The original riverside roadway along the southern bank of the Mohawk River in western Schenectady was designated as part of NY 5S in the 1930 renumbering of state highways in New York. NY 5S entered the Schenectady area on River Road and followed River and Rice roads and Erie Boulevard into Downtown Schenectady, where it ended at NY 5.[8] In the initial plans for the Interstate Highway System, outlined by the Bureau of Public Roads in the 1955 Yellow Book, the city of Schenectady would be served by two highways: one bypassing the city to the southwest (the New York State Thruway) and another that would loop north of the bypass route to serve Downtown Schenectady. The western portion of the loop route would run through the NY 5S corridor.[9]

The first section of I-890 to be completed was the portion from New York State Thruway exit 25 southeast of Schenectady to Chrisler Avenue, which opened to traffic on October 25, 1960 along with the section of the Crosstown Connector to Watt Avenue.[10] An extension to Michigan Avenue was completed January 4, 1963,[11] and the highway opened to Broadway on November 18, 1964.[12] The western terminus was moved to Campbell Avenue (NY 337) on August 3, 1967. As planned, I-890 replaced NY 5S from Downtown Schenectady to exit 3, where NY 5S now terminated.[13] The remainder of the expressway was opened on June 8, 1974.[14][15][16] NY 5S was cut back to I-890 exit 2 in the mid-1970s,[15][17] then to its modern eastern terminus in the late 1980s following a reconfiguration of the interchange linking I-890 to New York State Thruway exit 26.[18][19]

Exit list

SchenectadyTown of Rotterdam0.000.00

NY 890 west to NY 5 – Scotia, Glenville, Amsterdam
Continuation west

I-90 Toll / New York Thruway / NY 5S west – Rotterdam Junction
Signed as exits 1A (NY 5S) and 1B (I-90); eastern terminus of NY 5S; exit 26 on I-90 / Thruway
NY 337 south (Campbell Road) / Rice Road
Signed as 2A (NY 337) and 2B (Rice Road) westbound; northern terminus of NY 337
3GE Truck TerminalNo westbound exit
4.407.084BErie Boulevard – GE PlantSigned as exit 4 eastbound; serves Schenectady County Airport and Stratton ANGB
To NY 5 – Scotia
Westbound exit only
5.508.855Broadway – Proctors Theatre
5.599.00Craig StreetWestbound entrance only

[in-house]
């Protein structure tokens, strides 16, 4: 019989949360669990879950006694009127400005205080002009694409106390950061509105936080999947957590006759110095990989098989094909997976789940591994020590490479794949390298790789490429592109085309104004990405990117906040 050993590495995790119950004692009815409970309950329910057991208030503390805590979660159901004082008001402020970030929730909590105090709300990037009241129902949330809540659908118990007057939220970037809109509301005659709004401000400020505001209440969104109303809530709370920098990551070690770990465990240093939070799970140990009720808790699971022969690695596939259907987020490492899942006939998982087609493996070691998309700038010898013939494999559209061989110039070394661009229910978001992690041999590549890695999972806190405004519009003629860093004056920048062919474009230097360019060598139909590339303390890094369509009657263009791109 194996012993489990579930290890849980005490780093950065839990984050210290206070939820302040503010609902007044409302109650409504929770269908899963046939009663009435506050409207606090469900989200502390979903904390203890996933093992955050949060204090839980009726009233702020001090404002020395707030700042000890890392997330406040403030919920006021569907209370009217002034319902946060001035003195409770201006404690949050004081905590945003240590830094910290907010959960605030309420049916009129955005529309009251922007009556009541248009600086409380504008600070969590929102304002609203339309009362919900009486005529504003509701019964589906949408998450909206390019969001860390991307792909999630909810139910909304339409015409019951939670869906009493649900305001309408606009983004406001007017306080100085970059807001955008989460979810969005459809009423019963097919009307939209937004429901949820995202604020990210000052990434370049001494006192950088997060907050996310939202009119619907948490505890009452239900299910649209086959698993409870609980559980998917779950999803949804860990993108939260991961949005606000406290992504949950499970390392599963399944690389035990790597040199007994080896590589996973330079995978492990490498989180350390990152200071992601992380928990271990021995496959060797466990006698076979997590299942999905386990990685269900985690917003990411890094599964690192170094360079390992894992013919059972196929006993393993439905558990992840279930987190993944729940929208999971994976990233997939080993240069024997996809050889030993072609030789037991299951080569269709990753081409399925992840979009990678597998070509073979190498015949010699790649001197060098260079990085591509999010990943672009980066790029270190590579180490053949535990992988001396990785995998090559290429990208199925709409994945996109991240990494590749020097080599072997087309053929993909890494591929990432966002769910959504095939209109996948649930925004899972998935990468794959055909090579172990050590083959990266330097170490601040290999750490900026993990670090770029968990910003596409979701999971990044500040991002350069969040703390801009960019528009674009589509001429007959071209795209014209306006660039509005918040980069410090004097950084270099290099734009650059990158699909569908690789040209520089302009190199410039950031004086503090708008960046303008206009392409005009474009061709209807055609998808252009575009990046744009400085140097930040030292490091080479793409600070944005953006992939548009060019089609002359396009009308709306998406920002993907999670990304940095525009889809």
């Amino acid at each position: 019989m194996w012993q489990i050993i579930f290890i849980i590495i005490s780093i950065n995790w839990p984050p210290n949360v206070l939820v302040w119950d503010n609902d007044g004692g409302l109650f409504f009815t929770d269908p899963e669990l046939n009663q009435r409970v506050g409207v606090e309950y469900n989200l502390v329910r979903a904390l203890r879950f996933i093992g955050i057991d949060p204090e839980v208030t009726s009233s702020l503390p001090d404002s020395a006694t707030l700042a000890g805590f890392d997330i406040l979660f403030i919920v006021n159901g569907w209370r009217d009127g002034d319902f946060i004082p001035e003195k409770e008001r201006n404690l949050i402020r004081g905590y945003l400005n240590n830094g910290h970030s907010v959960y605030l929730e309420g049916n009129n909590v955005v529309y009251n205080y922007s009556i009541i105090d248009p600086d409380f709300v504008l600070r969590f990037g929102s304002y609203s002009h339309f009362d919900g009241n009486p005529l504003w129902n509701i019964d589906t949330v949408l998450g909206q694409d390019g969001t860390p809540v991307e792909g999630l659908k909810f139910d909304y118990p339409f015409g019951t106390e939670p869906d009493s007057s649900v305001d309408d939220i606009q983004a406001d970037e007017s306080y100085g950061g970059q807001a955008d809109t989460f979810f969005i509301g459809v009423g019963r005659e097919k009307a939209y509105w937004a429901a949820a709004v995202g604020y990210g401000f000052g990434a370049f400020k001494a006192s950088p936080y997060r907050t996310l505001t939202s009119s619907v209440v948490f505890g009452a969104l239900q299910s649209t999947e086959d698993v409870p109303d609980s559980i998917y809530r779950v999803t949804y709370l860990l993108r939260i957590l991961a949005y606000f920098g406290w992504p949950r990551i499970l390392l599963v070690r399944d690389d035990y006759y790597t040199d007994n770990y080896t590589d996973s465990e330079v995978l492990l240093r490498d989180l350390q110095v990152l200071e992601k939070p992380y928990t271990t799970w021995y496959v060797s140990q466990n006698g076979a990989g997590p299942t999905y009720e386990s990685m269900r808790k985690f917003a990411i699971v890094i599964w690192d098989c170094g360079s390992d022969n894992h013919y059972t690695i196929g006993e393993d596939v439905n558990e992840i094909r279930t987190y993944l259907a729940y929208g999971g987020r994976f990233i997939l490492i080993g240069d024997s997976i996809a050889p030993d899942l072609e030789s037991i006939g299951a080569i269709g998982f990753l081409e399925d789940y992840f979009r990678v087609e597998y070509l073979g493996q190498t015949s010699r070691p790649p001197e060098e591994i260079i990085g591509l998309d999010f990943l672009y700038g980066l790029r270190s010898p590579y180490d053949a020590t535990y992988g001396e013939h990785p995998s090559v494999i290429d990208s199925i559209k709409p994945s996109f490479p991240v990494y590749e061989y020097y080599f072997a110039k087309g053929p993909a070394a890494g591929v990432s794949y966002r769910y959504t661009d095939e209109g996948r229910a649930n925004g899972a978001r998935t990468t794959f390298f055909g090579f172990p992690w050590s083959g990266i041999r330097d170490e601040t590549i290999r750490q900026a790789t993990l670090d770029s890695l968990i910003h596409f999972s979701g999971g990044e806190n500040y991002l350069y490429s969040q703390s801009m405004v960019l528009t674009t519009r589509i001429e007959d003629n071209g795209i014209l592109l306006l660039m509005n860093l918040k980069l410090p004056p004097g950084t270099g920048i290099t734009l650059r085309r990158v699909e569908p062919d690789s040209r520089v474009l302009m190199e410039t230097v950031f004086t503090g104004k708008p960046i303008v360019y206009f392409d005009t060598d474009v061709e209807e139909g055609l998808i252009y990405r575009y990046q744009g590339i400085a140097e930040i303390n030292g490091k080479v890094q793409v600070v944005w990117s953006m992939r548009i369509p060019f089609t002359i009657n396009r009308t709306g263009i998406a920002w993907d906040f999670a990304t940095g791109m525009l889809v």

NY 5 Truck (Michigan Avenue)
No westbound signage for NY 5 Truck
Town of Rotterdam7.3911.897
NY 7 east – Troy
Western terminus of NY 7 concurrency
8.0412.948High Bridge Road
town line

NY 7 west (Curry Road) to NY 146
Eastern terminus of NY 7 concurrency; signed as exits 9A (NY 7) and 9B (NY 146) eastbound
I-90 Toll / New York Thruway
Exit 25 on I-90 / Thruway, to I-87 and I-88
1.000 mi = 1.609 km; 1.000 km = 0.621 mi


  1. ^ Starks, Edward (January 27, 2022). "Table 2: Auxiliary Routes of the Dwight D. Eisenhower National System of Interstate and Defense Highways". FHWA Route Log and Finder List. Federal Highway Administration. Retrieved December 8, 2022.
  2. ^ Cite error: Invalid <ref> tag; no text was provided for refs named 1961map
  3. ^ Cite error: Invalid <ref> tag; no text was provided for refs named 1962map
  4. ^ "2015 New York Laws :: HAY - Highway :: Article 12 - (Highway) STATE ROUTES :: 342-ZZ - Portion of the state highway system to be designated as the "Schenectady County Veterans Memorial Highway"". Justia Law.
  5. ^ a b c Google (April 11, 2012). "overview map of I-890" (Map). Google Maps. Google. Retrieved April 11, 2012.
  6. ^ New York State Department of Transportation (January 2012). Official Description of Highway Touring Routes, Bicycling Touring Routes, Scenic Byways, & Commemorative/Memorial Designations in New York State (PDF). Retrieved January 31, 2012.
  7. ^ Wing, J.P. (September 8, 2009). "Interstate 890 Interchange Guide". Upstate New York Roads. Archived from the original on May 21, 2011. Retrieved July 20, 2010.
  8. ^ Road Map of New York (Map). Cartography by General Drafting. Standard Oil Company of New York. 1930.
  9. ^ Yellow Book map of Schenectady, New York (Map). Bureau of Public Roads. 1955.
  10. ^ "HIGHWAY CONDITION: RAINY". Schenectady Gazette. October 26, 1960. Retrieved January 8, 2024.
  11. ^ "Route 890 Link At Schenectady Will Open Friday". The Times Record. 1962-12-29. p. 4. Retrieved 2024-01-08.
  12. ^ "Will Open Dorpian Thruway Spur 18th". The Kingston Daily Freeman. 1964-11-13. p. 16. Retrieved 2024-01-08.
  13. ^ "Thruway Spur Section Opens Tomorrow". Schenectady Gazette. August 2, 1967. Retrieved January 8, 2024.
  14. ^ New York (Map) (1973 ed.). Cartography by H.M. Gousha Company. Shell Oil Company. 1973.
  15. ^ a b New York and New Jersey Tourgide Map (Map). Cartography by Rand McNally and Company. Gulf Oil Company. 1974.
  16. ^ "New Traffic Patterns on Interstate 890". Schenectady Gazette. June 8, 1974. Retrieved January 8, 2024.
  17. ^ New York (Map) (1977–78 ed.). Cartography by General Drafting. Exxon. 1977.
  18. ^ New York (Map). Rand McNally and Company. 1985. ISBN 0-528-91040-X.
  19. ^ Upstate New York City Street Maps (Map) (1st ed.). 1" = 1/2 mile. Cartography by DeLorme Mapping. DeLorme Mapping. 1990. p. 34. § C1. ISBN 0-89933-300-1.
  20. ^ "2008 Traffic Volume Report for New York State" (PDF). New York State Department of Transportation. June 16, 2009. p. 246. Archived from the original (PDF) on September 27, 2012. Retrieved February 1, 2010.

External links